White Slave by Marco Pierre White

I do not consider myself a bad cook, but I am certainly not interested in doing all the fiddly bits that go with being a top class chef. So when I saw this auto-biography on the “read me before I go” shelf in my local library, I decided to do just that.  This autobiography was actually ghost written by James Steen for the legendary chef who is open-handed in his acknowledgement of Steen’s work


It is clear from the very start of the book that the early loss of his mother, and being brought up with two much older brothers by a strict,lone-parent father had a marked affect on White.  His father was also a chef, but of the old school. So as he was dyslexic, Marco left school early and lurched unquestioningly into cooking for a living. Where his talent and his determination came from is not specifically identified.  However, perhaps it was luck that drove him to the stoves of Yorkshire’s then most serious restaurant, the Box Tree at Ilkley.

There he was introduced to the demands of haute cuisine and well directed towards the Michelin-style kitchens of the Roux brothers, Nico Ladenis, Raymond Blanc and Pierre Koffmann. He never left England, yet he absorbed enough French kitchen lingua franca to convince Michelin he was the peer of Bocuse, Guérard and Robuchon.  White tells progressively of his achievements – one star, two stars, then the final accolade of three (as well as four and then five red knives and forks) in the Little Red Book.  These were his by the age of 33, a world record. He must have been an exceptional chef: extremely fast, with a very good eye, unerring taste and great skill in absorbing and reinterpreting the knowledge, and recipes, of others.mpw2

However, Marco Pierre White always seemed to be more than a chef and in this book I became sure that I would not like him if I met him.  He portrays himself as a bully.  He justifies this by arguing that he was striving for perfection.  That seems to me to be no excuse. His antics during his career earned him lasting notoriety and he seems happy to boast of and justify behaviour that would land most employers in a court or tribunal.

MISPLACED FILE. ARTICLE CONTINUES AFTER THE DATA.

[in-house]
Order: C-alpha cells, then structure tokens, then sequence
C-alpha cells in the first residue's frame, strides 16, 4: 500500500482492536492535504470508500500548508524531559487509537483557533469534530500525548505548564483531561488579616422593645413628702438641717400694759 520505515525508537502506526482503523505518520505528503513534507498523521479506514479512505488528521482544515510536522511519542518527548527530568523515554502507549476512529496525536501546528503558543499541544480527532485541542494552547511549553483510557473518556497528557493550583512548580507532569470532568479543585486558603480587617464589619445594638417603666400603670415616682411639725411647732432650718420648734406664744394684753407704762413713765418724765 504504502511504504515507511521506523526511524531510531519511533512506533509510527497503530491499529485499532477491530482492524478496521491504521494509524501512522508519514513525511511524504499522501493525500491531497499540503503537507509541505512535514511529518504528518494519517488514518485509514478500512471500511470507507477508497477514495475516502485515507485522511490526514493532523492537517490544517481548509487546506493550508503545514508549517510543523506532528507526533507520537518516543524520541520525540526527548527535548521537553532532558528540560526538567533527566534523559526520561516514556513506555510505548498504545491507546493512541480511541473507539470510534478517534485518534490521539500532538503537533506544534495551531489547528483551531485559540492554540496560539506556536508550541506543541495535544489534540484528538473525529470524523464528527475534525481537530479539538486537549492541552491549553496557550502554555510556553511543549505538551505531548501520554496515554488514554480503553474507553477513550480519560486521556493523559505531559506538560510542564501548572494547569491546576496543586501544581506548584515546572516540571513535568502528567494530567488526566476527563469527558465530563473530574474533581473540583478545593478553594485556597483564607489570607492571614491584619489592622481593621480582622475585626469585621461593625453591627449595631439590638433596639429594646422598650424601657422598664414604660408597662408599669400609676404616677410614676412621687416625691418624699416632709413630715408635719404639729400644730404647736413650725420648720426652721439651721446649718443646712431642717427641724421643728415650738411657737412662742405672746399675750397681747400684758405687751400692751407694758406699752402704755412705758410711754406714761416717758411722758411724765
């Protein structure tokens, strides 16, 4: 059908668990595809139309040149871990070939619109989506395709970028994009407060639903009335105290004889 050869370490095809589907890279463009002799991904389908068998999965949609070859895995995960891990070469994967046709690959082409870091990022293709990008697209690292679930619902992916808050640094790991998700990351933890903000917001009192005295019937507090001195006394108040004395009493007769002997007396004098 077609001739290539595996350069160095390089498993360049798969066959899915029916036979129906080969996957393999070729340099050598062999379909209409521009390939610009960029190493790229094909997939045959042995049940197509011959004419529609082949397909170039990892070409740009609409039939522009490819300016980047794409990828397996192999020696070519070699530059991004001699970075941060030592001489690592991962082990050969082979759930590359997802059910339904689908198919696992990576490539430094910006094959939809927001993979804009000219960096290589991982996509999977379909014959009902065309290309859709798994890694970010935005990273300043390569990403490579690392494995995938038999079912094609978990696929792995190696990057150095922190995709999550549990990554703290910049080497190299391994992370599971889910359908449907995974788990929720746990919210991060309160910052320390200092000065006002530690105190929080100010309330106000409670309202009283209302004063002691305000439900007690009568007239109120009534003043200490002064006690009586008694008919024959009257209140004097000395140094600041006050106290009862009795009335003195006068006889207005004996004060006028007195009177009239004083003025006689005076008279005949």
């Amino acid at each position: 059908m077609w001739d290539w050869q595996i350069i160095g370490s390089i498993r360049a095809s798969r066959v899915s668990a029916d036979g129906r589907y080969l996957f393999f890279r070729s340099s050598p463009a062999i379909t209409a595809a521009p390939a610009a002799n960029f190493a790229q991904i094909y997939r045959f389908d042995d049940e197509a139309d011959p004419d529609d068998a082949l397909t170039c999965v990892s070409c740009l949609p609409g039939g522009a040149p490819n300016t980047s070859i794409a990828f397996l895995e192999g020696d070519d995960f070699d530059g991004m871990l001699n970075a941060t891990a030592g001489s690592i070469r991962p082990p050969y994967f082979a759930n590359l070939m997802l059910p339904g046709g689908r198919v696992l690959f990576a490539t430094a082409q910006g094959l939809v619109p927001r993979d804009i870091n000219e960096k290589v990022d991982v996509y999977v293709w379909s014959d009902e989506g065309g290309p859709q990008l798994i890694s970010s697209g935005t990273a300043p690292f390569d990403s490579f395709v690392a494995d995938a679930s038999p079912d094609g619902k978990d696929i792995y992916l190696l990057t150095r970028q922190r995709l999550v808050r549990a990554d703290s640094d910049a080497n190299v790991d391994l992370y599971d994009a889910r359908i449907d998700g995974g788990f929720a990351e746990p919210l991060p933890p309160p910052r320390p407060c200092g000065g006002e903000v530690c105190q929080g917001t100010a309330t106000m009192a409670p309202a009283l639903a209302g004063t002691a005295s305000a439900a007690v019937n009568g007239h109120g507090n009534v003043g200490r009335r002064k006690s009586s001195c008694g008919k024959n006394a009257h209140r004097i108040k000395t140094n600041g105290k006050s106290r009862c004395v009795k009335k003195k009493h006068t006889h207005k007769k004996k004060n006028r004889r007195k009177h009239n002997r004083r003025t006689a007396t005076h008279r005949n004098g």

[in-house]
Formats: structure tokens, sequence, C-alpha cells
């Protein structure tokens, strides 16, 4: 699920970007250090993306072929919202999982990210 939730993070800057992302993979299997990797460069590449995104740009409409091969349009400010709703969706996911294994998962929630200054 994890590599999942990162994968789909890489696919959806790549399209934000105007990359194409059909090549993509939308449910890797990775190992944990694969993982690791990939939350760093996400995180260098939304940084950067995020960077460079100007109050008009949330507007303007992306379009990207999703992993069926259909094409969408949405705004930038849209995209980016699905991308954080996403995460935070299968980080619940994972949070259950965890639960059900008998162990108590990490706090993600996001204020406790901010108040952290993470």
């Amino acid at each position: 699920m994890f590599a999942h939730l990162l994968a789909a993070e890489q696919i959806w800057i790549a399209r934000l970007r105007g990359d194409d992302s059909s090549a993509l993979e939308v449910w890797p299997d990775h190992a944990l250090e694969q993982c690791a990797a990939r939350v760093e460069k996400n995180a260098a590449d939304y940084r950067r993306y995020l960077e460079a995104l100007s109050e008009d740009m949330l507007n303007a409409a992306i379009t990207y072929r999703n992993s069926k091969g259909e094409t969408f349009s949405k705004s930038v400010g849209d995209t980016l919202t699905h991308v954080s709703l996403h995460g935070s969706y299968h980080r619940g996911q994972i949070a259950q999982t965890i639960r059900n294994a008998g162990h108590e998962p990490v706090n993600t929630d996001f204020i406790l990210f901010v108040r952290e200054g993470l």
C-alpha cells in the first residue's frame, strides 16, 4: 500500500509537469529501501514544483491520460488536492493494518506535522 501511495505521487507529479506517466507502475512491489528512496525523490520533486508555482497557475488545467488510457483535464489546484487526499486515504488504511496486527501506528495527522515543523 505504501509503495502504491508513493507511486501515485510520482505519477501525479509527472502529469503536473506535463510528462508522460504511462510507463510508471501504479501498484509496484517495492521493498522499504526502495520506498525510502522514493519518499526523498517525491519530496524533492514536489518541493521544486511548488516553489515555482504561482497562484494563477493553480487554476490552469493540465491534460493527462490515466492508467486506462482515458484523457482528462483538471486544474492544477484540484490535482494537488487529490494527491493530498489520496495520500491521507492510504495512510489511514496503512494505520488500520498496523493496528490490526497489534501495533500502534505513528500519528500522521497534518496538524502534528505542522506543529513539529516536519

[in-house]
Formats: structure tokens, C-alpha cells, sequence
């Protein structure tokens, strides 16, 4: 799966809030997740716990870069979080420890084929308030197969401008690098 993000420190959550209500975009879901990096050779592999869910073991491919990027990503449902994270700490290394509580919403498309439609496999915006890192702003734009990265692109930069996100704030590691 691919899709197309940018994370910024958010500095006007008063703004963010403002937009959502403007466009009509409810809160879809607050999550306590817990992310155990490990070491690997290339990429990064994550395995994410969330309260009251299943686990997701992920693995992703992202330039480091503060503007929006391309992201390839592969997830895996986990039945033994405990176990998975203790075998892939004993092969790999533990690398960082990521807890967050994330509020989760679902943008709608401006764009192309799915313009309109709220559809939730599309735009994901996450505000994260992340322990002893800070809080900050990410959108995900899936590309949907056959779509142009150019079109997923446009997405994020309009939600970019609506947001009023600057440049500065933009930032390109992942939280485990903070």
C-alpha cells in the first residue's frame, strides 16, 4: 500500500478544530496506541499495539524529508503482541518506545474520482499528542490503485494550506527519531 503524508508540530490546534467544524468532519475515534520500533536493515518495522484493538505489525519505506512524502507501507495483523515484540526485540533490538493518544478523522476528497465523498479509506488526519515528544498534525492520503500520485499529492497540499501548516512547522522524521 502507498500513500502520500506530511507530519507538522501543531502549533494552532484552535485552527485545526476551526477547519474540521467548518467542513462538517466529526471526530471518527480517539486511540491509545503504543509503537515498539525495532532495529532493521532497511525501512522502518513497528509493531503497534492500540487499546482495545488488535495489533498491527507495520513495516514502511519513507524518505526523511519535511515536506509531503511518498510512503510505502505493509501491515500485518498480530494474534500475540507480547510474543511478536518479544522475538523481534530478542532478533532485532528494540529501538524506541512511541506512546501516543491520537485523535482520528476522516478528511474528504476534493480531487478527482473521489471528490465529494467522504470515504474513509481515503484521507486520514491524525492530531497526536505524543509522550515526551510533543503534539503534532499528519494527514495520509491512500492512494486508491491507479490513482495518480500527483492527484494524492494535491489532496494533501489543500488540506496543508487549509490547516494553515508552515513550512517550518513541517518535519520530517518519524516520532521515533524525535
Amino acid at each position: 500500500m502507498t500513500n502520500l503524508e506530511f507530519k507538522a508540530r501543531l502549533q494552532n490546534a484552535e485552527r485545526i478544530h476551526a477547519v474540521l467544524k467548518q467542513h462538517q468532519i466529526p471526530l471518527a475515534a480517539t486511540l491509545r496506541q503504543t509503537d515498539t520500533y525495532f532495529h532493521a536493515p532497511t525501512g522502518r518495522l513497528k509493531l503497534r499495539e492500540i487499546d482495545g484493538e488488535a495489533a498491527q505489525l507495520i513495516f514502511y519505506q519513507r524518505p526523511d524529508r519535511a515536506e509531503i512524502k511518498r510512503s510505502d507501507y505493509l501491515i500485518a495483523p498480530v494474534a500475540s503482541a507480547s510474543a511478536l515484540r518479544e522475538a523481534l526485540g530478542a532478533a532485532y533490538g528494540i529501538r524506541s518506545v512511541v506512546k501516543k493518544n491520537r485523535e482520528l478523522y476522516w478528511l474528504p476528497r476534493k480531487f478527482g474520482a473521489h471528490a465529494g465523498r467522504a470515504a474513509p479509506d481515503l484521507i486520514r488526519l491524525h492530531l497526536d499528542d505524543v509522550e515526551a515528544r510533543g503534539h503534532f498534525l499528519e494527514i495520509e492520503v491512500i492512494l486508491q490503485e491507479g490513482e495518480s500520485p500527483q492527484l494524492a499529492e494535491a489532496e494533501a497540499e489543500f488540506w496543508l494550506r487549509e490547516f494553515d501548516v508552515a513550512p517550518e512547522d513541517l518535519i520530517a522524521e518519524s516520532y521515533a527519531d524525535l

Society urges the extinction of bullying in school or workplace while embracing its vicarious experience in a host of reality shows including those with Marco Pierre White and fellow three star chef Gordon Ramsay. Today, happily, there are many kitchens turning out excellent food where dysfunctional personalities do not rule.

I did not warm to White’s endless boasting. Although I admire his feats of culinary genius and also his  success in changing from humble cook to Savile-Row-tailored restaurateur, I found the book particularly self-serving.   Nevertheless, I did unearth some truth among the bombast. For example, White was a chef who attained celebrity by the printed word alone: no TV. Just gossip, scandal, news and good reviews. Although White mixed with the international greats of the Michelin set, his experience of cooking and, indeed, of life seems to have been quite restricted. He focused purely on what was required to achieve success within the Michelin Guide.

I was surprised that White rarely mentions taste and flavour when talking about cooking: he does go on about the look of a plate. Equally, there seems little sign of respect and affection for the dining public (unless they are rich or famous or both – and even then he seems to have terminable arguments with them). The profession of chef-restaurateur is rightly described as being part of the “hospitality industry”. This term conceals a big truth: the man in charge of a restaurant has to like his customers more than he loves himself. To this end White does not seem to me to be a good role model. I found this book fascinating and am very glad I read it but I suspect I did not come away with the thoughts the author wanted of me.


Amongst the other biographies and autobiographies reviewed on this site are: Sir Alan Sugar https://bookreviewstoday.wordpress.com/2014/06/28/sir-alan-sugar…charlie-burden/,   As Far As My Feet Will Carry Me https://bookreviewstoday.wordpress.com/2013/03/29/as-far-as-my-f…-james-m-bauer/, Wasted https://bookreviewstoday.wordpress.com/2013/05/17/wasted-by-mark-johnson/, Humble Pie https://bookreviewstoday.wordpress.com/2013/06/14/humble-pie-by-gordon-ramsay/, Black Like Me https://bookreviewstoday.wordpress.com/2013/04/07/black-like-me-…howard-griffin/, https://bookreviewstoday.wordpress.com/2013/04/12/the-islamist-by-ed-hussain/.

Valerie Penny


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